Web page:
1979 TheTimelessWayOfBuilding

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Subject Headings: Design Pattern, Architecture.


Cited By


  • http://en.wikipedia.org/wiki/The_Timeless_Way_of_Building
    • The Timeless Way of Building is a 1979 book that ties life and architecture together, written by Christopher Alexander.
    • It has had a huge influence on creative thinking, especially in the areas of architecture and software design. [citation needed]
    • In the book, Alexander introduces the concept of the "quality without a name", and argues that we should seek to include this nameless quality in our buildings. Alexander attempts to the idea by surrounding it with existing concepts that reflect a part of the quality with no name but are not sufficient to define it individually.


  • (Gangemi, 2005) ⇒ Aldo Gangemi. (2005). “Ontology Design Patterns for Semantic Web Content.” In: Proceedings of the International Semantic Web Conference (ISWC 2005). doi:10.1007/11574620.
    • In the seventies, the architect and mathematician Christopher Alexander introduced the term “design pattern” for shared guidelines that help solve design problems. In [1] he argues that a good design can be achieved by means of a set of rules that are “packaged” in the form of patterns, such as “courtyards which live”, “windows place”, or “entrance room”. Design patterns are assumed as archetypal solutions to design problems in a certain context.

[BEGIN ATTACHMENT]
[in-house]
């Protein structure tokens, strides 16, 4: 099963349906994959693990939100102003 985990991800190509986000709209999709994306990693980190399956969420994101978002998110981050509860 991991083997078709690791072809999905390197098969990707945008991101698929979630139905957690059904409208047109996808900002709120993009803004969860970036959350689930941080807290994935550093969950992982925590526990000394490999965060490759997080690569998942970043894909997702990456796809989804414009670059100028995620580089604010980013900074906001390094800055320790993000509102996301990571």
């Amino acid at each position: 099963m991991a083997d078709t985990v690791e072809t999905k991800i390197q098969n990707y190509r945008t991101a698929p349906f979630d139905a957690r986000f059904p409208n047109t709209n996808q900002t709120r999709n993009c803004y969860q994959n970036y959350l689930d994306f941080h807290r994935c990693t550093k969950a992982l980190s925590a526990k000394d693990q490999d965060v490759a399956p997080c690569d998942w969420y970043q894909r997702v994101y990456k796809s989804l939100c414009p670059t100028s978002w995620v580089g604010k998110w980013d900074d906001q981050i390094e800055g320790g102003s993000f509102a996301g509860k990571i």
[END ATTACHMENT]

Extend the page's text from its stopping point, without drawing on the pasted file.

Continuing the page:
Book overview

  • The theory of architecture implicit in our world today, Christopher Alexander believes, is bankrupt. More and more people are aware that something is deeply wrong. Yet the power of present-day ideas is so great that many feel uncomfortable, even afraid, to say openly that they dislike what is happening, because they are afraid to seem foolish, afraid perhaps that they will be laughed at. Now, at last, here is a coherent theory which describes in modern terms an architecture as ancient as human society itself.

Page 247

  • As an element in the world, each pattern is a relationship between a certain context, a certain system of forces which occurs repeatedly in that context, and a certain spatial configuration which allows these forces to resolve themselves. As an element of language, a pattern is an instruction, which shows how this spatial configuration can be used, over and over again, to resolve the given system of forces, wherever the context makes it relevant.

Page 253

Patterns are attempts to marry the relevant aspects of the physical and social characteristics of a setting into a design; they provide a facility to share knowledge about design solutions and the setting in which such a solution is applied: "..every pattern we define must be formulated in the form of a rule which establishes a relationship between a context, a system of forces which arises in that context, and a configuration which...,

 AuthorvolumeDate ValuetitletypejournaltitleUrldoinoteyear
1979 TheTimelessWayOfBuildingChristopher AlexanderThe Timeless Way of Buildinghttp://books.google.com/books?id=H6CE9hlbO8sC1979